We all go through major life changes, both positive and negative. All have the potential to affect your credit, in either a positive or negative way. The outcome depends on how you handle these life events and the corresponding changes.
Consider the following examples.
1. Going to College – College is more than four years of fun – it's an investment in your future. Is your degree likely to result in a job that pays enough to cover your student loans?
You can build credit by making all student loan payments on time or ruin your credit through missed payments and excessive spending. If you need help, income-based repayment plans and other assistance programs are available.
2. Changing Your Marital Status – Your credit scores won't blend after marriage, but activity on joint accounts will affect both credit scores. Have that difficult financial conversation before you get hitched to make sure you're compatible financially.
Similarly, if you get divorced, joint account activities affect both scores – even if your spouse is the only one who uses the account. Remove your name from joint accounts whenever possible.
3. Having Children – Congratulations! Your life will never be the same again. That's also true of your budget and expenses. According to the U.S. Department of Agriculture, it costs over $233,000 to raise a child from birth through age seventeen.
Expenses will increase, and not just a little. Adjust your budget to handle the changes and avoid racking up excessive credit card debt.
4. Career Changes – Income doesn't affect your credit score, but it does affect your ability to pay bills on time. A career change that raises income can help you increase your score by lowering debt levels (assuming you don't spend your newfound gains). A job loss requires spending cutbacks and working out payment plans with creditors to avoid missing payments until you can get back on your feet.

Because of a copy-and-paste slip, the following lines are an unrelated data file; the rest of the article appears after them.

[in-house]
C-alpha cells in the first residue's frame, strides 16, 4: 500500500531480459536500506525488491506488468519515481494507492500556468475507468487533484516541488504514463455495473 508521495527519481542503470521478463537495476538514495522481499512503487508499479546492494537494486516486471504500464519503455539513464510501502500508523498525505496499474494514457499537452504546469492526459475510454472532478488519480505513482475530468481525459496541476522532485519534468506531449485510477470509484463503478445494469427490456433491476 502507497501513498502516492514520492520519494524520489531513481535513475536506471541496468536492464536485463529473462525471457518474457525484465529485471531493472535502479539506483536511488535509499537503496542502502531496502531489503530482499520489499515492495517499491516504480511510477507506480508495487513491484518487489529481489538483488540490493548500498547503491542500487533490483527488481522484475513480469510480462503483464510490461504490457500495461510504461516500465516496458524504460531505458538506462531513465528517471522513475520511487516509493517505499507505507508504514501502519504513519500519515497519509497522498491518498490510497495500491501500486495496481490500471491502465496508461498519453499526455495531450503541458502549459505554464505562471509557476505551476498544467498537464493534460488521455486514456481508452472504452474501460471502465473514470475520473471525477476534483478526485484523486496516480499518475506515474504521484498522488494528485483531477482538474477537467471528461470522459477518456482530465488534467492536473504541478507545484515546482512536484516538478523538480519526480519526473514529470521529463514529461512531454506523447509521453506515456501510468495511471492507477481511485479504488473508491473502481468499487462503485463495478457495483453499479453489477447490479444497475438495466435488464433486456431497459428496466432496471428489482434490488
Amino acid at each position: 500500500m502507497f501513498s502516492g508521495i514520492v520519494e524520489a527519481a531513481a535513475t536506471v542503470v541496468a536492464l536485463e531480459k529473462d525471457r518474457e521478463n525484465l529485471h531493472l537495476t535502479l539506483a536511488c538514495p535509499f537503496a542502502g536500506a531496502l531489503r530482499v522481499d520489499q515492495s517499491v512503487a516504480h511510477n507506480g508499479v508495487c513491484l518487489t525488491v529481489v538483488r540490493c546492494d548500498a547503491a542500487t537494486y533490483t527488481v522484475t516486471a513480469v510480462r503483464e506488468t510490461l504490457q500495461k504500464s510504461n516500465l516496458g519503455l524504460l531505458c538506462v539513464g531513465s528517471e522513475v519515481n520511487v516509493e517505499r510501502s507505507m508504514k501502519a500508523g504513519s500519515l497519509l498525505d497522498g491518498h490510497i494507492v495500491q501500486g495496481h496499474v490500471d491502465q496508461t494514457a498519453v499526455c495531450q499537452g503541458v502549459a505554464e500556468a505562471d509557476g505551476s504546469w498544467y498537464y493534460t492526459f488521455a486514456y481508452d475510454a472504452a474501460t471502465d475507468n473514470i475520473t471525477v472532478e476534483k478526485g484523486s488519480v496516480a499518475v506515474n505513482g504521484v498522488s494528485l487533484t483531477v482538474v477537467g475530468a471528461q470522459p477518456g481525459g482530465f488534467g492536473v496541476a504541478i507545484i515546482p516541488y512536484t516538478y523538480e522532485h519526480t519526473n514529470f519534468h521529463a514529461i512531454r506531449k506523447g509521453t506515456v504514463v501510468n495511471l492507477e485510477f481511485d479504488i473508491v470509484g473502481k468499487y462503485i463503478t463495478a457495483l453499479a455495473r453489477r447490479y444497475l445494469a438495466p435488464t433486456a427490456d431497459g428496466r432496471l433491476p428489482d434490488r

5. Buying a Home – A home is the largest single expense most people will have in their lives. Make your purchase as part of an overall long-term budget, and don't skimp on the down payment or stretch to get the home of your dreams.
If your housing expenses are taking up too much of your budget, you'll have to cut back on spending in other areas or rack up excessive debt just to get by – harming your credit score in the process.
6. Starting a Business – You'll incur debt when starting a business, and you need a solid financial plan to get through the lean early years. It's easy to fall into a debt spiral and ruin your credit if you've taken out personal loans or poured other personal assets into your business. Also, consider your business structure carefully with respect to personal liability.
7. Retiring – You probably won't use credit as much or take on many new debts in retirement. However, you don't want to become credit-invisible – with no recent record that lenders can use to judge your creditworthiness. Keep at least one card open, make small charges regularly, and pay them off in full at the end of each pay period. This will keep your credit score high without incurring significant debt.
You've probably been through at least one of these life-changing events. Was the effect on your credit score positive or negative? If it was negative, did you learn anything from the experience? Learning from your mistakes is a major component of maintaining a high credit score – and it's also a pretty good approach to life in general.
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